Being a Greek god is not all it once was. Yes, the twelve gods of Olympus are alive and well in the twenty-first century, but they are crammed together in a London townhouse-and none too happy about it. And they’ve had to get day jobs: Artemis as a dog-walker, Apollo as a TV psychic, Aphrodite as a phone sex operator, Dionysus as a DJ.
Even more disturbingly, their powers are waning, and even turning mortals into trees – a favorite pastime of Apollo’s – is sapping their vital reserves of strength.
Soon, what begins as a minor squabble between Aphrodite and Apollo escalates into an epic battle of wills. Two perplexed humans, Alice and Neil, who are caught in the crossfire, must fear not only for their own lives, but for the survival of humankind. Nothing less than a true act of heroism is needed-but can these two decidedly ordinary people replicate the feats of the mythical heroes and save the world?
When I read the blurb I found the idea that the Greek Gods are living in contemporary London trying to find back to their original splendour highly original. Unfortunately my husband burst my bubble when he told me callously that Tom Holt had a similar idea a long time ago, only it’s not a ramshackle building in Hampstead Heath but the Sunnyvoyde Residential Home for Retired Deities (Odds and Gods).
This didn’t dampen my spirit though. I still find the idea fascinating, especially since I know a bit about Greek mythology and found the characterizations of the various Gods extremely amusing and fitting.
Apollo who has to try to make a living as an oracle on a trashy TV show with elderly ladies his only audience, Aphrodite making a little money on the side working on a phone sex line, Dionysos owning a seedy club where he plays the DJ and sells his delicious wine to the hip youngsters, the Gods constantly bickering, it was all too funny. There are so many small, delightful ideas in the story that I found it very entertaining and hilarious.
One point that I found slightly strange was that I couldn’t relate to the romantic couple at all, in fact, I thoroughly disliked them both. For me they stayed faceless and inconspicuous. I wasn’t fond of Alice, an unobtrusive girl with a university degree who works as a cleaner because she likes cleaning (I definitely cannot relate to that) and neither did I find Neil attractive. Not because he didn’t look like the typical romantic hero, but because he just didn’t stand out for me in any way at all. The most remarkable thing about those two was that they were totally unremarkable. I understand that they were meant to be that way, but even unremarkable people have some depth, hidden secrets and whatnot and those two just didn’t, at least I never noticed. Yeah, ok, they loved each other and Neil was willing to go to the underworld for Alice, but I have seen better things than that. Or, if those things were not really better, they were pulled off with more panache. Neil was just too boring. And so was Alice.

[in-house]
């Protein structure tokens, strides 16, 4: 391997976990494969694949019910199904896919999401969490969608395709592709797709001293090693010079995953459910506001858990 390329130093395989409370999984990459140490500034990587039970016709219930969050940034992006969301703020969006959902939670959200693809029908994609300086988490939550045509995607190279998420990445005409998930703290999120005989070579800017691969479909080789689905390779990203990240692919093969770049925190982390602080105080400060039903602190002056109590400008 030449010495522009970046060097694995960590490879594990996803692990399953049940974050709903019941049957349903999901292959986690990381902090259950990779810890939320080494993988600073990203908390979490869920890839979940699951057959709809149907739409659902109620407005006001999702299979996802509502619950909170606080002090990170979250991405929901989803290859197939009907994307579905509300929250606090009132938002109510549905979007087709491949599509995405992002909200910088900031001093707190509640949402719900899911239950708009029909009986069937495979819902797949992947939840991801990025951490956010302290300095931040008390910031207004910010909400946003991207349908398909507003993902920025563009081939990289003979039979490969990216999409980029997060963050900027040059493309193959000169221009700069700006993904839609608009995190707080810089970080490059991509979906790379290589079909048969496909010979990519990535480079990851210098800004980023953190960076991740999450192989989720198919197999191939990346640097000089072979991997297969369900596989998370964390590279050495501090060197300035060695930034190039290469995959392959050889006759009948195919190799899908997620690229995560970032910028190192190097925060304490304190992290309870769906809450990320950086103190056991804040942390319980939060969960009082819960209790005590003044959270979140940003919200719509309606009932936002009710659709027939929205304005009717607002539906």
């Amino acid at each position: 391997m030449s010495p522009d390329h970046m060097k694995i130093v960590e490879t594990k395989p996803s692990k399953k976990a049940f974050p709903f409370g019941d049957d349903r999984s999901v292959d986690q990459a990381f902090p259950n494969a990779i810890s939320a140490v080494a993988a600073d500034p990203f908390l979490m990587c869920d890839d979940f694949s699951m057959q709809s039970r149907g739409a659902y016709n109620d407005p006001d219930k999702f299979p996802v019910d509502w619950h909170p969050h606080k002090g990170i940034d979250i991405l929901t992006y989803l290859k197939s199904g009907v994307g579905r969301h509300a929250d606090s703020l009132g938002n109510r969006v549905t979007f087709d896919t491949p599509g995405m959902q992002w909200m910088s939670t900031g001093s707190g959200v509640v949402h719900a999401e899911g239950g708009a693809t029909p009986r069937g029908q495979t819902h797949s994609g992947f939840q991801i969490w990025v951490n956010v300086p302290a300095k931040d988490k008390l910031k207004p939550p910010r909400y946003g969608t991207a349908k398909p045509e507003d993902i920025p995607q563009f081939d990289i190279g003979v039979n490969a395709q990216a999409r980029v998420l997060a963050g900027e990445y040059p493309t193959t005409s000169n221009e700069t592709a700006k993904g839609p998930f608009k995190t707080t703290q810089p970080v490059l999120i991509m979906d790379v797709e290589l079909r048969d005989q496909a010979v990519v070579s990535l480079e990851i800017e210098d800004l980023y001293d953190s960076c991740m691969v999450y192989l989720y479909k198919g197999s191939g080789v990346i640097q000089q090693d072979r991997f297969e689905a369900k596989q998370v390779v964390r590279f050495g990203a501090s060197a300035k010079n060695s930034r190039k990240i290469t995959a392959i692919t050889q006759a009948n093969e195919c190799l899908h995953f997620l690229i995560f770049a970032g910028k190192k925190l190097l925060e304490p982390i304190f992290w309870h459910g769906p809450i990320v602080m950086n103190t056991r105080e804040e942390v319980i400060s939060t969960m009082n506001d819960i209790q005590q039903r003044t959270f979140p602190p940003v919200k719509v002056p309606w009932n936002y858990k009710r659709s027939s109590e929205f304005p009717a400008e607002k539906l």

I found the last part of the story was kind of slow and anti-climatic. The solution to the Gods’ problem was so obvious and so easily achieved that it was sort of unbelievable.
As for the title, I don’t agree with it. The Gods don’t behave badly at all, at least not more than you would expect them to. They just behave like the ordinary Greek God that you know and like. If their behaviour is supposed to be bad they definitely have to kick it up a notch or two.
Summary (courtesy of Carin B. who expressed my feelings better than I did): I enjoyed it, but felt kind of blah at the end. Thanks Carin for helping me out!
||Gods Behaving Badly
||Little, Brown and Company
||Gods Behaving Badly